Johannesburg – Lobby groups for migrants and refugees in South Africa have labelled the proposed moving of processing centres for asylum-seekers and refugees to ports of entry as an indignity and inhumanity.
The comments, by African Diaspora Forum (ADF) and Zimbabwe Exiles Forum (ZEF), come a week before the closing date of submission of comments or representations on the green paper on international migration.The paper proposes relocating all processing centres for immigrants and refugees to the ports of entry.
Gabriel Shumba, chairman of ZEF and human rights lawyer, said the proposal is inimical to the spirit of integration and ubuntu.
“ZEF is unhappy with provisions moving processing centres for asylum seekers and refugees to ports of entry. It is a back-door way of introducing camps,” he said.
“These camps will obviously be centres of indignity, corruption and inhumanity if past experience in Lindela and Musina is anything to go by.
“This move opens up serious possibilities of renditions and xenophobic attacks. Moreover, the camps will make access to benefits of adequate legal representation, for instance, a near impossibility.”
Human rights activist and vice-chairman of ADF, Jean-Pierre Lukamba, said the main problem for South Africa isn’t mainly migration policy, but the implementation, transparency and accountability.
“There is negative attitude by officials towards African immigrants and also politicians are using immigrants as scapegoats to cover up their failure,” he said.
Lukamba also bemoaned the lack of trained law enforcement to understand different documents carried by migrants.
“Police don’t understand that refugees are protected by international instruments South Africa willingly ratified, such as the 1951 Geneva Convention relating to the status of refugees,” he said.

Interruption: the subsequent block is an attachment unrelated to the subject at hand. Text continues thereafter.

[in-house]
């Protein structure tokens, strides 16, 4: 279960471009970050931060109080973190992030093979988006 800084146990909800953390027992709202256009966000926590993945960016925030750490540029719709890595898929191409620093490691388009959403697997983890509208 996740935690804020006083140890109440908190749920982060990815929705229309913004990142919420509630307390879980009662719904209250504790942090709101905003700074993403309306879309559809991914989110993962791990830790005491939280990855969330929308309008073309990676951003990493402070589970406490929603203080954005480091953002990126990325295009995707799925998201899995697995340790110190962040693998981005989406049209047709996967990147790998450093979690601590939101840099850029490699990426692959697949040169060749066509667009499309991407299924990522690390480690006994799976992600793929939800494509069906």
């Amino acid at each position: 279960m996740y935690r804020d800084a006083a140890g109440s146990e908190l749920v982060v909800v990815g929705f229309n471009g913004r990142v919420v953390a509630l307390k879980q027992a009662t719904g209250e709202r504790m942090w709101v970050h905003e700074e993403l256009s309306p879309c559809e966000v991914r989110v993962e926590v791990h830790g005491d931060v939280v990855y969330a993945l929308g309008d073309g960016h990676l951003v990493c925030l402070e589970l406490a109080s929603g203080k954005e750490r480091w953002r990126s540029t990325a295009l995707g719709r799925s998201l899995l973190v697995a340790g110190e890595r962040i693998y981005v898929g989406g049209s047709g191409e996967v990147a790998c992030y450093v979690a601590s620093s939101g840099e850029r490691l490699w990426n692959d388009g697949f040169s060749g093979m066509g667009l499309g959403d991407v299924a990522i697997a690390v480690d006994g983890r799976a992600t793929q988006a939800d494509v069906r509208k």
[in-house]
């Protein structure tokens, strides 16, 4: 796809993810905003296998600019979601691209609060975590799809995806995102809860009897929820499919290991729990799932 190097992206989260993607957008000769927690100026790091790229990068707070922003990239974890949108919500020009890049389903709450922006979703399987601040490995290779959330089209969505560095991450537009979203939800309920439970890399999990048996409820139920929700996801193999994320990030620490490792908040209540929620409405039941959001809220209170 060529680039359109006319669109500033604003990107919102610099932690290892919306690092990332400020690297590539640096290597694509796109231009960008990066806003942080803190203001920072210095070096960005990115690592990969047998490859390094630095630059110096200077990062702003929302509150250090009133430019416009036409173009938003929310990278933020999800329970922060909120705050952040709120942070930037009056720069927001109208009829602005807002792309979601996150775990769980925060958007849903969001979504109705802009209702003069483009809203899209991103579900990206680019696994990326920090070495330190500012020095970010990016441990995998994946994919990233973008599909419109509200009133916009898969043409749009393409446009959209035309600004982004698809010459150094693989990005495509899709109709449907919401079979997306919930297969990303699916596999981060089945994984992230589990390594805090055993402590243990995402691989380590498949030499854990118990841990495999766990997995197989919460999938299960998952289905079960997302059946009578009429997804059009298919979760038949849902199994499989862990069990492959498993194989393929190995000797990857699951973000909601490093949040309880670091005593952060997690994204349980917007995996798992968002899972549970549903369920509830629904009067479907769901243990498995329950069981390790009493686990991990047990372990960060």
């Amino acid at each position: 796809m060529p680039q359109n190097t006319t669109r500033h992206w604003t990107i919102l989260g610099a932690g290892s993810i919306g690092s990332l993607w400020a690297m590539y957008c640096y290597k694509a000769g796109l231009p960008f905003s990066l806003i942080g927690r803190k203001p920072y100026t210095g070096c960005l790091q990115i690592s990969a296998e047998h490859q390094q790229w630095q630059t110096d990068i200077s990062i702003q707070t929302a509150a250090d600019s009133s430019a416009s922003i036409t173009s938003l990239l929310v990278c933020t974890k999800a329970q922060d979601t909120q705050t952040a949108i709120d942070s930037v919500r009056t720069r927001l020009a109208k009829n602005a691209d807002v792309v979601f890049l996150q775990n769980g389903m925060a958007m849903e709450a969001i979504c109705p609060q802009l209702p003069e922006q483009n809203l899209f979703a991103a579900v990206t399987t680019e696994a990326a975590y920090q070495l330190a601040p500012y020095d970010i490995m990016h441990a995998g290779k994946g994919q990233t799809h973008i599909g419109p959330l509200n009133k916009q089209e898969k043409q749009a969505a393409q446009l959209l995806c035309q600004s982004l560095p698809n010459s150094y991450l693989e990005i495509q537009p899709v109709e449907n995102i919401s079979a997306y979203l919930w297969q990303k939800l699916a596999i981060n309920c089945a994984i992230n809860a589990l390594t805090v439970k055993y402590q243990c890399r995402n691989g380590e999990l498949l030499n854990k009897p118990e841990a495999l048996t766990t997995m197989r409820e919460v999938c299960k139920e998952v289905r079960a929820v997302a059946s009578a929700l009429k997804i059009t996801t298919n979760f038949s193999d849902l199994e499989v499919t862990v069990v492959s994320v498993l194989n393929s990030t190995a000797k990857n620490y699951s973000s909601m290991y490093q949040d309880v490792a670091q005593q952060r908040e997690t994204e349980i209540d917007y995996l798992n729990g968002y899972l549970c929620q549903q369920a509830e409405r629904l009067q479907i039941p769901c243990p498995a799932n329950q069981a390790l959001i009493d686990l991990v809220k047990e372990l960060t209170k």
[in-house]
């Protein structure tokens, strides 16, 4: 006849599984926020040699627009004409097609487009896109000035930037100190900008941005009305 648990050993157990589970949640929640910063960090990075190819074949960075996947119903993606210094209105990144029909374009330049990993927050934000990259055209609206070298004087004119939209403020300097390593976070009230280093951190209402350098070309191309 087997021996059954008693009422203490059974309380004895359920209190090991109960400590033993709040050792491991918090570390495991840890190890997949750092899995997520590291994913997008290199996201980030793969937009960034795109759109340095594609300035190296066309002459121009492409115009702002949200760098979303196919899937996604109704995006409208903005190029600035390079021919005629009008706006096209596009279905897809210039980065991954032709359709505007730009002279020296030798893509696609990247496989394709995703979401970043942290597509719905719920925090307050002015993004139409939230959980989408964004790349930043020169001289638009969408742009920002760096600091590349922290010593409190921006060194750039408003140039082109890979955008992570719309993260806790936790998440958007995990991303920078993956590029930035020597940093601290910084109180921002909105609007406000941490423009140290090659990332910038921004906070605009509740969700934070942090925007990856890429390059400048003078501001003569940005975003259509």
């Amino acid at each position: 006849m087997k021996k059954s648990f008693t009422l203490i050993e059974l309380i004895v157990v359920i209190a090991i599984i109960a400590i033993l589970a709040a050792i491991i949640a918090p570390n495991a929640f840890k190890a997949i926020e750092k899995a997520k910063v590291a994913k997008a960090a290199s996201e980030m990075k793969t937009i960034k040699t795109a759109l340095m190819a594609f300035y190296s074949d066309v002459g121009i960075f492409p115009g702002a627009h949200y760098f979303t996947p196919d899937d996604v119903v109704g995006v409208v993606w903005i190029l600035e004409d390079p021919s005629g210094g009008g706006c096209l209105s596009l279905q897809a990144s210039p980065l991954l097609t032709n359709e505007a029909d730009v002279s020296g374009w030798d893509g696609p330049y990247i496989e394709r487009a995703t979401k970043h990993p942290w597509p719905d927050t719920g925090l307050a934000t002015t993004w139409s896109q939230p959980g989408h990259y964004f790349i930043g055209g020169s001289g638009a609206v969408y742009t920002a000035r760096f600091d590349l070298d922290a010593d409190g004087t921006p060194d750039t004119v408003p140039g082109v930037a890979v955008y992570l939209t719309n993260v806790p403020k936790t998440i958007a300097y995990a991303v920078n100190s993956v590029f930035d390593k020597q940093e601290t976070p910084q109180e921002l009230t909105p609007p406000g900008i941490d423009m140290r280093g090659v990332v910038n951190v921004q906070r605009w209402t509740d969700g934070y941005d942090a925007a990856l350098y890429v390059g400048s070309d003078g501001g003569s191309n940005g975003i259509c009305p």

Shumba condemned the green paper on international immigration, which he said sought to measure the value of a refugee on what economic benefits he/she brought to the country.
“This should not be so. We have a moral and legal obligation not only to protect refugees from persecution by their governments, but also to grant them permanent residence after a period of time in the Republic,” he said. “The provision limiting permanent residence after five years from when a refugee has applied is not morally conscionable and should be revisited. It perpetuates an uncertainty in the lives of refugees, which have been in limbo for many years.”
Meanwhile, our sister newspaper The Star reported that the Home Affairs Minister Malusi Gigaba said South Africans should embrace international migration for the development of the country.
Gigaba was speaking at a policy dialogue with civil society on the green paper on international migration in Doornfontein last week.
“The policy seeks to implement a more rational asylum-seeker management system based on our assessment of required improvement, as well as international best practice,” Gigaba said. “It also seeks to make asylum-seeker process less attractive to economic immigrants.”
However, migrants lobby groups are of the view that Gigaba should extend the consultations to include grassroots communities that were not covered.